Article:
Tutorials, practical demonstrations of slides and morbid specimens support the lectures. Post-mortem teaching on autopsy findings are carried out by senior staff with rotating student groups at the major teaching hospitals.
Preventive & Social Medicine
The course is generally categorized into concept of health & social medicine, disease control, health management and administration, environmental health, general epidemiology and health and vital statistics.
They are imparted by means of lectures, tutorials, urban field visits and rural residential training.
During the one and half-month posting, the students visit the various departments, organizations and factories to acquire practical experiences, family health care visits to the selected suburban communities and hospital based clinico-social case-taking are also conducted during the posting period.
A 21 days residential rural field training is conducted to impart community based experiences to the students.
Evaluation is based upon students’ performance during the course as well as in the final examination. Class work constitutes family health care, clinico-social cases presentation & discussion, posting completion test, class assignments, class test and residential field training programme. Final examination consists of a theorypaper and an oral examination.
In handling of police cases by primary basic doctors, it is necessary to consider only matters which could be carried out without much laboratory aid and special equipment and at the same time satisfy the courts of Myanmar with correct opinions in most types of frequent and common cases.
Emphasis is therefore laid on what line of nvestigation and examination are necessary in the light of the requirement of the Myanmar Penal Code and other laws in the Myanmar Code pertaining to age, rape, murder and the management and personal identification of the victims of mass disasters in question; therefore only the essentials of investigation, keen observation, and certain useful scientific data are taught.
The teaching of medicine spans three years starting from the 3rd MBBS until the end of Final Part II.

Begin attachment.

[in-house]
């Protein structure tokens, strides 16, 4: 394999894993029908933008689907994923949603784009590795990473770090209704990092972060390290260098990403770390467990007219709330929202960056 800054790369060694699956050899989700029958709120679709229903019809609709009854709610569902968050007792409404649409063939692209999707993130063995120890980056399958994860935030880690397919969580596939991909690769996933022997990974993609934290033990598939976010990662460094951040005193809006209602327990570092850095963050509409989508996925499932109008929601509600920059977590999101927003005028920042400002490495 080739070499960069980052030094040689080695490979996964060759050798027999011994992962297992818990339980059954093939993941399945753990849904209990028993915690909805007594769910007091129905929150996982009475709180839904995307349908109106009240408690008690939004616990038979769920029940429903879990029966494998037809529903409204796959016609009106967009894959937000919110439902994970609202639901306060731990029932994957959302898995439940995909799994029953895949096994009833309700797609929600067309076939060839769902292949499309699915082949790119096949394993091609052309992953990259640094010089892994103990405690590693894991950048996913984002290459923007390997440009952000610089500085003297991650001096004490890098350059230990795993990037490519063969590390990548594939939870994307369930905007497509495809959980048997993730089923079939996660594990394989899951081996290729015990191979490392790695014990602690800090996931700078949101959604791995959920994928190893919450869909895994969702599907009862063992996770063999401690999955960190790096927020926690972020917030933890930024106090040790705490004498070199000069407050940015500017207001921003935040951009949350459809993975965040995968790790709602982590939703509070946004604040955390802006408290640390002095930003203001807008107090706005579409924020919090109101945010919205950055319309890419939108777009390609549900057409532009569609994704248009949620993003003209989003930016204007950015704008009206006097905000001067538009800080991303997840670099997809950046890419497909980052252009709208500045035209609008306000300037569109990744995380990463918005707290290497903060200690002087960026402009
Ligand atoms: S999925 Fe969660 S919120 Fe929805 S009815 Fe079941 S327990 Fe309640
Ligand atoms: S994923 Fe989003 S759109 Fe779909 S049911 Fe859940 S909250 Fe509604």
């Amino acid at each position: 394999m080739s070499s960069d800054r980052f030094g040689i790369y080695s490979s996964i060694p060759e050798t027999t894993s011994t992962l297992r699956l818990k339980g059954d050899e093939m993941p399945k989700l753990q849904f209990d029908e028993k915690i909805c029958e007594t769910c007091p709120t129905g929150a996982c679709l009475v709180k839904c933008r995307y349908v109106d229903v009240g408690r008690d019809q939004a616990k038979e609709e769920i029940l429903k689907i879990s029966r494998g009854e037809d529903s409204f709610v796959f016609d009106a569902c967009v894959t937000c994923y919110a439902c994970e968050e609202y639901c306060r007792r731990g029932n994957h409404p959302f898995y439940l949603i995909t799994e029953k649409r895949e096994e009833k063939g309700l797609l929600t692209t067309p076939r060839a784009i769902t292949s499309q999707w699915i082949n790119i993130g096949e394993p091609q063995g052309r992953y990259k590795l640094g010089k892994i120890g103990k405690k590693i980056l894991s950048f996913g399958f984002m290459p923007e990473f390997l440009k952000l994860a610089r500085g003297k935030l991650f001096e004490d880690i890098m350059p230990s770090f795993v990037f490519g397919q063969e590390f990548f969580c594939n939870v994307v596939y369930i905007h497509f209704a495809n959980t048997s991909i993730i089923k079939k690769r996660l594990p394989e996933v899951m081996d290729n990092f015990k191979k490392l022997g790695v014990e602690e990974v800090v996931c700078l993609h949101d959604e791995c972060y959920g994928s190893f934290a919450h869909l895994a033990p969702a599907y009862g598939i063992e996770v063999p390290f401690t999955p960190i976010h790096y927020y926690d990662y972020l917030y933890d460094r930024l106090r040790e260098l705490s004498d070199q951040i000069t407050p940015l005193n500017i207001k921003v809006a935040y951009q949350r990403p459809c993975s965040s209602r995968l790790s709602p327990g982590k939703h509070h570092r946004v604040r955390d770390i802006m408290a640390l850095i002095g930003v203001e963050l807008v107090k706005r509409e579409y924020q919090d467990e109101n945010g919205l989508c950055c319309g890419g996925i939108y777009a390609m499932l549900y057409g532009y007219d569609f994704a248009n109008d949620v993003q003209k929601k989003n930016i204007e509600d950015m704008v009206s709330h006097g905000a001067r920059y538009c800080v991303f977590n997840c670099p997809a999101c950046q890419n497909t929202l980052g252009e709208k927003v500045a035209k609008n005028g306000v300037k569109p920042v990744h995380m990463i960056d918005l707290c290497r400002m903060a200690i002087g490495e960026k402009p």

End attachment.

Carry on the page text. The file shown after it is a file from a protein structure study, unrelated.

Third year MBBS :
Two-week introduction course is given at the beginning of the posting. Then the students are posted to medical wards in teaching hospitals for 15 weeks. During this period, they learn history taking and clinical methods of examining a patient. One theory test (MCQ type) and one clinical test are conducted at the end of the posted period for evaluation.
Final Part I MBBS : During 7 weeks of training students are posted to
Mental Health Hospital (1 week)
TB hospital (1 week)
Special Skin Department (1 week)
Dermatology Department (1 week)
Sexually Transmitted Diseases Department(1 week) and
X-ray Session (1 week)
One theory test comprising MCQ covering all the above disciplines is given at the end of the posting period.
Final Part II MBBS :
During the block posting, morning sessions comprise bed-side teaching, ward rounds, small group discussions; and evening sessions include bed-side teaching, lectures, seminars and X-rays readings. One theory test (6 MSQs & 60 MCQs) is conducted in the middle of posting period (Mid-term test). Second theory test (6 MSQs & 60 MCQs) along with OSCE is conducted at the end of the posting period. At the final evaluation, a qualifying examination consisting of two theory papers and OSCE is held.
Surgery course spans 3 years; starting from Third M.B.,B.S. until the end of Final Part II.
Third year MBBS:
Introductory course by experienced teachers are given during the first two weeks. In the remaining (16-18) weeks, students are posted to various surgical units at the central and peripheral teaching hospitals. During this period emphasis is mainly on history taking and clinical examination of the patient. A clinical test is conducted at the end of posting.
Final Part I MBBS :
During the Part I posting students are posted to Eye, Ear, Nose, Throat Hospital and Department of Anaesthesia.
Final Part II MBBS :